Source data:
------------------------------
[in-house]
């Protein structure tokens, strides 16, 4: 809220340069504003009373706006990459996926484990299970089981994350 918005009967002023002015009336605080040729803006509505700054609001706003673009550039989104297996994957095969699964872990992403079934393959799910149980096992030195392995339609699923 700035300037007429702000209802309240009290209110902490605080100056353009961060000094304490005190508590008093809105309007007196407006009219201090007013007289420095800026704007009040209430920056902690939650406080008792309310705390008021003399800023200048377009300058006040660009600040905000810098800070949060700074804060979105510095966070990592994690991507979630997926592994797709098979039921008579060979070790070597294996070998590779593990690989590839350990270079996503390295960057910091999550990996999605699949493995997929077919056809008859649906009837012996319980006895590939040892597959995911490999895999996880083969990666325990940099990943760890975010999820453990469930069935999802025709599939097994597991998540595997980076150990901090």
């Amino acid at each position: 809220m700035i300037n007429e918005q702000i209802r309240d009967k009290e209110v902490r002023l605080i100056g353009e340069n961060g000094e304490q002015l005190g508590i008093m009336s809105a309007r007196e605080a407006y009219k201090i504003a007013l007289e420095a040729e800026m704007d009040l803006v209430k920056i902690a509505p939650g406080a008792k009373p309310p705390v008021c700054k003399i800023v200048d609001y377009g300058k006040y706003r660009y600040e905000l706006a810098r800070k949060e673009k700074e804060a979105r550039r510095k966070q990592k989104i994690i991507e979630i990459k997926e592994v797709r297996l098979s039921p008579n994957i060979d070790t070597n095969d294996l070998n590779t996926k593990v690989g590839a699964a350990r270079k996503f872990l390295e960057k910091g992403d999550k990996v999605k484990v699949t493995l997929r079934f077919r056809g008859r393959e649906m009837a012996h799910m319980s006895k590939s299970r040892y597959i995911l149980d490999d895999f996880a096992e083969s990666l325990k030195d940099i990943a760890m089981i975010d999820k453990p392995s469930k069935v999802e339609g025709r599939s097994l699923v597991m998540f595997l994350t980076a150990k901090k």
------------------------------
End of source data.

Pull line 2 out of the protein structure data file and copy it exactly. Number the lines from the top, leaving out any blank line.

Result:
């Protein structure tokens, strides 16, 4: 809220340069504003009373706006990459996926484990299970089981994350 918005009967002023002015009336605080040729803006509505700054609001706003673009550039989104297996994957095969699964872990992403079934393959799910149980096992030195392995339609699923 700035300037007429702000209802309240009290209110902490605080100056353009961060000094304490005190508590008093809105309007007196407006009219201090007013007289420095800026704007009040209430920056902690939650406080008792309310705390008021003399800023200048377009300058006040660009600040905000810098800070949060700074804060979105510095966070990592994690991507979630997926592994797709098979039921008579060979070790070597294996070998590779593990690989590839350990270079996503390295960057910091999550990996999605699949493995997929077919056809008859649906009837012996319980006895590939040892597959995911490999895999996880083969990666325990940099990943760890975010999820453990469930069935999802025709599939097994597991998540595997980076150990901090």